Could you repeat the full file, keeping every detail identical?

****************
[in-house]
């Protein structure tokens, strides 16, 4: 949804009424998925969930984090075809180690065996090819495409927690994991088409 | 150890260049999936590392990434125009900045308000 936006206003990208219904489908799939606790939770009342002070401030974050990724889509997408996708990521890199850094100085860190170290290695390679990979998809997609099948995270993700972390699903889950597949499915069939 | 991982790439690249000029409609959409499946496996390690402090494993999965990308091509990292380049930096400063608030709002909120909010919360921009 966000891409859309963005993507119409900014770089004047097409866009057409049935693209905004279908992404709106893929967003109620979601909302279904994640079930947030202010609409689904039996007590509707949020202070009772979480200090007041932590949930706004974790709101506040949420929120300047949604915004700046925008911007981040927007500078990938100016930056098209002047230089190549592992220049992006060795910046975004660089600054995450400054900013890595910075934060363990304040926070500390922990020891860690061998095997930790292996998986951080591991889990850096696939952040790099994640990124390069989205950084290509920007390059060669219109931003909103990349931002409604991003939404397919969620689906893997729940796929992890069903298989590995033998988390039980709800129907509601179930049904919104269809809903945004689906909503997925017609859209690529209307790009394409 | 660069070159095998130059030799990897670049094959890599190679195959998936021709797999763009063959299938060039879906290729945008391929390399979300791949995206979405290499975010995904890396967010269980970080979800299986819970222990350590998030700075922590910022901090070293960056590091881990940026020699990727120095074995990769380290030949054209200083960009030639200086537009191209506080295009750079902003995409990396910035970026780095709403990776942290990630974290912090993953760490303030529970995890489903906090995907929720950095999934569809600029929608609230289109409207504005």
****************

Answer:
[in-house]
């Protein structure tokens, strides 16, 4: 949804009424998925969930984090075809180690065996090819495409927690994991088409 | 150890260049999936590392990434125009900045308000 936006206003990208219904489908799939606790939770009342002070401030974050990724889509997408996708990521890199850094100085860190170290290695390679990979998809997609099948995270993700972390699903889950597949499915069939 | 991982790439690249000029409609959409499946496996390690402090494993999965990308091509990292380049930096400063608030709002909120909010919360921009 966000891409859309963005993507119409900014770089004047097409866009057409049935693209905004279908992404709106893929967003109620979601909302279904994640079930947030202010609409689904039996007590509707949020202070009772979480200090007041932590949930706004974790709101506040949420929120300047949604915004700046925008911007981040927007500078990938100016930056098209002047230089190549592992220049992006060795910046975004660089600054995450400054900013890595910075934060363990304040926070500390922990020891860690061998095997930790292996998986951080591991889990850096696939952040790099994640990124390069989205950084290509920007390059060669219109931003909103990349931002409604991003939404397919969620689906893997729940796929992890069903298989590995033998988390039980709800129907509601179930049904919104269809809903945004689906909503997925017609859209690529209307790009394409 | 660069070159095998130059030799990897670049094959890599190679195959998936021709797999763009063959299938060039879906290729945008391929390399979300791949995206979405290499975010995904890396967010269980970080979800299986819970222990350590998030700075922590910022901090070293960056590091881990940026020699990727120095074995990769380290030949054209200083960009030639200086537009191209506080295009750079902003995409990396910035970026780095709403990776942290990630974290912090993953760490303030529970995890489903906090995907929720950095999934569809600029929608609230289109409207504005």